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The PRA and 3 Things Public Officials Should Know Before They Log On

You’ve likely heard a lot about the public records concerns with social media, but Nextdoor, a relatively new social networking website focused on distinct neighborhoods, represents a new twist on social media that has some unique Public Records Act (PRA) implications.

At its core, Nextdoor offers a service similar to Facebook, with three key differences:

  • Members must verify their identity and address before using the service;

  • Each member’s messages can only be viewed by other Nextdoor members that live in the same physical neighborhood; and

  • The service is entirely focused on providing, in essence, a "community bulletin board" accessible only to members of a specific neighborhood.

Keeping these differences in mind, here are three things public officials should think about when using their personal Nextdoor accounts to communicate within their neighborhood about agency issues:

1. Are my messages on Nextdoor public records?

The answer depends on the content of the message. If it relates to “the conduct of government,” then the conservative approach is to assume that the message is a public record under RCW 42.56.010(3).

I consider this to be the “conservative approach” because it remains unclear the extent to which public officials can discuss government business on their personal social media accounts without opening up their messages and comments to disclosure under the PRA.

On the one hand, the PRA broadly defines “public record” such that most any discussion of government business likely relates to “the conduct of government.” On the other, it seems a stretch to say that public officials give up all of their privacy rights associated with their personal social media use when they enter public service.

The courts have yet to address this issue. So, until we have a clearer answer, I recommend that public officials follow the conservative approach: assume that a message relating to “the conduct of government” on your personal Nextdoor account is a public record subject to disclosure.

2. Do my messages on Nextdoor have retention value?

If they relate to “the conduct of government” and are therefore public records, your messages are subject to retention for the period required by the applicable records retention schedule. It’s important to recognize that you can’t rely on Nextdoor to retain the messages for the required time period given that messages are often edited or deleted long before the retention schedule says they can be destroyed.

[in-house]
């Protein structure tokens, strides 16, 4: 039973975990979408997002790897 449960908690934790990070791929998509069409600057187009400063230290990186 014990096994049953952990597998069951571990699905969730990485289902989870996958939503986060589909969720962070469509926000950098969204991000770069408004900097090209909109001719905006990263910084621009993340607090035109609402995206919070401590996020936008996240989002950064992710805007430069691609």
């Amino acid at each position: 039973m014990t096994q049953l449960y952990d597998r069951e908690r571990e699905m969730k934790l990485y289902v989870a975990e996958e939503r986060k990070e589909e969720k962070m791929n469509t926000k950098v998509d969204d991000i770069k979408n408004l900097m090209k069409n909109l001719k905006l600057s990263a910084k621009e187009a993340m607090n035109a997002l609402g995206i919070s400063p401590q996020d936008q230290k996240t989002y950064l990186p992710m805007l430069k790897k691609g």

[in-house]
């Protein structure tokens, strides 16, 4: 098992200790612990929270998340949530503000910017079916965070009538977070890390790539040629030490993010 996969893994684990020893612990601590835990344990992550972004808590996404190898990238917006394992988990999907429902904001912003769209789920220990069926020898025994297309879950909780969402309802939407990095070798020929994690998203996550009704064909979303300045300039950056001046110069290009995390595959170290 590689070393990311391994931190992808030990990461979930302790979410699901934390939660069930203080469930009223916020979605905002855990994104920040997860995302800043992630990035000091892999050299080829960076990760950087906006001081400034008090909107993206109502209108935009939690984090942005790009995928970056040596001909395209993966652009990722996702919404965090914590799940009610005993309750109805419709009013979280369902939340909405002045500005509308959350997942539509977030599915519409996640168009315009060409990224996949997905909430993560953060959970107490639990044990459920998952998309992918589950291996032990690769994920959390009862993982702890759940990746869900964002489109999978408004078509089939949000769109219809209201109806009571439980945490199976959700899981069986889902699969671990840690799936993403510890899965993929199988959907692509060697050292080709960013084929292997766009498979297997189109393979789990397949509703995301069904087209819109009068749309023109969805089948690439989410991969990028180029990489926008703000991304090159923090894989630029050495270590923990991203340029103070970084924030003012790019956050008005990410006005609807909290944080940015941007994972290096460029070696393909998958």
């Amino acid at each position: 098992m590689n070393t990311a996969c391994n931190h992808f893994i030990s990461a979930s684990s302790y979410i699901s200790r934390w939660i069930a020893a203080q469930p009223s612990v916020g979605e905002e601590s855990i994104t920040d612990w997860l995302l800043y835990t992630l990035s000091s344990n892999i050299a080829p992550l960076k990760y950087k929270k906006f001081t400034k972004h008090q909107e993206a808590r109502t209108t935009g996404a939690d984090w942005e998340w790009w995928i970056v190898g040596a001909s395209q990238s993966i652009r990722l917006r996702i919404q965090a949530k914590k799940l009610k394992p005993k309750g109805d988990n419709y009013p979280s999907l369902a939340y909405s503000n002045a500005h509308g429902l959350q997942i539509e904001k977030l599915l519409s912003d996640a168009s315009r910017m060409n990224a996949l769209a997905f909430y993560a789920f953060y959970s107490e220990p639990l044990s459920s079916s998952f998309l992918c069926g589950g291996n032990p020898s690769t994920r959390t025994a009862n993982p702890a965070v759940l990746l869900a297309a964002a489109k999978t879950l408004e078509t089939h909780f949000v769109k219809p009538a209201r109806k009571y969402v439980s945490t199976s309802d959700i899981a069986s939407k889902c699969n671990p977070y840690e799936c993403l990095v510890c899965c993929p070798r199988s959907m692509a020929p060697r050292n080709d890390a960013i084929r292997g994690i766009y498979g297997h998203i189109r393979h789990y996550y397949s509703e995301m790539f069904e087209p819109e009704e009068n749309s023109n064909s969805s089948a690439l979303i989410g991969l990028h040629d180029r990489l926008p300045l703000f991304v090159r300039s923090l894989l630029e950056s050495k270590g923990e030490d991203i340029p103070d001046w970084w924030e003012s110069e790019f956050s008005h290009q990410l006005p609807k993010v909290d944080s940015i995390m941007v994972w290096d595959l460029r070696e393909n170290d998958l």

For retention help, the Washington State Archives offers a records management advice sheet that is extremely useful in determining the retention value of social media records.

3. Can my public agency access the messages if a records request is made for them?

Unlike other social media platforms, messages made through a public official’s personal Nextdoor account are not publicly available, which make them difficult to produce in the event of a records request.

In some cases, public officials may cooperate and give access to their personal accounts. However, such access could violate Nextdoor’s terms of service, which are actively enforced. As recent events in Seattle demonstrate, a violation of the terms of service could even get the official's personal account suspended, making it even more difficult to access any public records.

But what happens if the public official leaves office, refuses to cooperate, or terminates his or her personal Nextdoor account? There is no clear answer.

Public agencies do, however, have some potential tools—albeit untested ones—at their disposal for such situations. For example, an agency might be able to seek a declaratory judgment, under chapter 7.24 RCW, declaring that the official’s messages are public records that belong to the agency.

Another option would be for the public agency to ask the public official to fill out an affidavit under oath declaring that he or she searched through their Nextdoor messages and identified and provided all posts that are public records or declaring that none were public records. See Nissen v. Pierce County. If a public official falsely declares that no public records exist, then certain criminal laws may be implicated, such as RCW 9A.72.040 (False Swearing) or RCW 40.16.010 (Injury to a Public Record).

Based on these considerations, I recommend that public officials avoid using their personal Nextdoor accounts to discuss agency business. However, I think that a public agency can operate an official Nextdoor account to provide information to or otherwise interact with members of the public, given that messages made through an agency’s official Nextdoor account appear not to be subject to the same privacy protections as messages from a personal account under Nextdoor’s privacy policy. So, the agency can disclose or retain its messages as needed in order to comply with the PRA and the applicable retention schedules.

Have a question or comment about this information? Let me know below or contact me directly at

MRSC is a private nonprofit organization serving local governments in Washington State. Eligible government agencies in Washington State may use our free, one-on-one Ask MRSC service to get answers to legal, policy, or financial questions.

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About Robert Sepler

Robert interned with MRSC for a year before joining the legal team as a Legal Consultant. He wrote about recent court decisions and a variety of other topics impacting local governments. He no longer works for MRSC.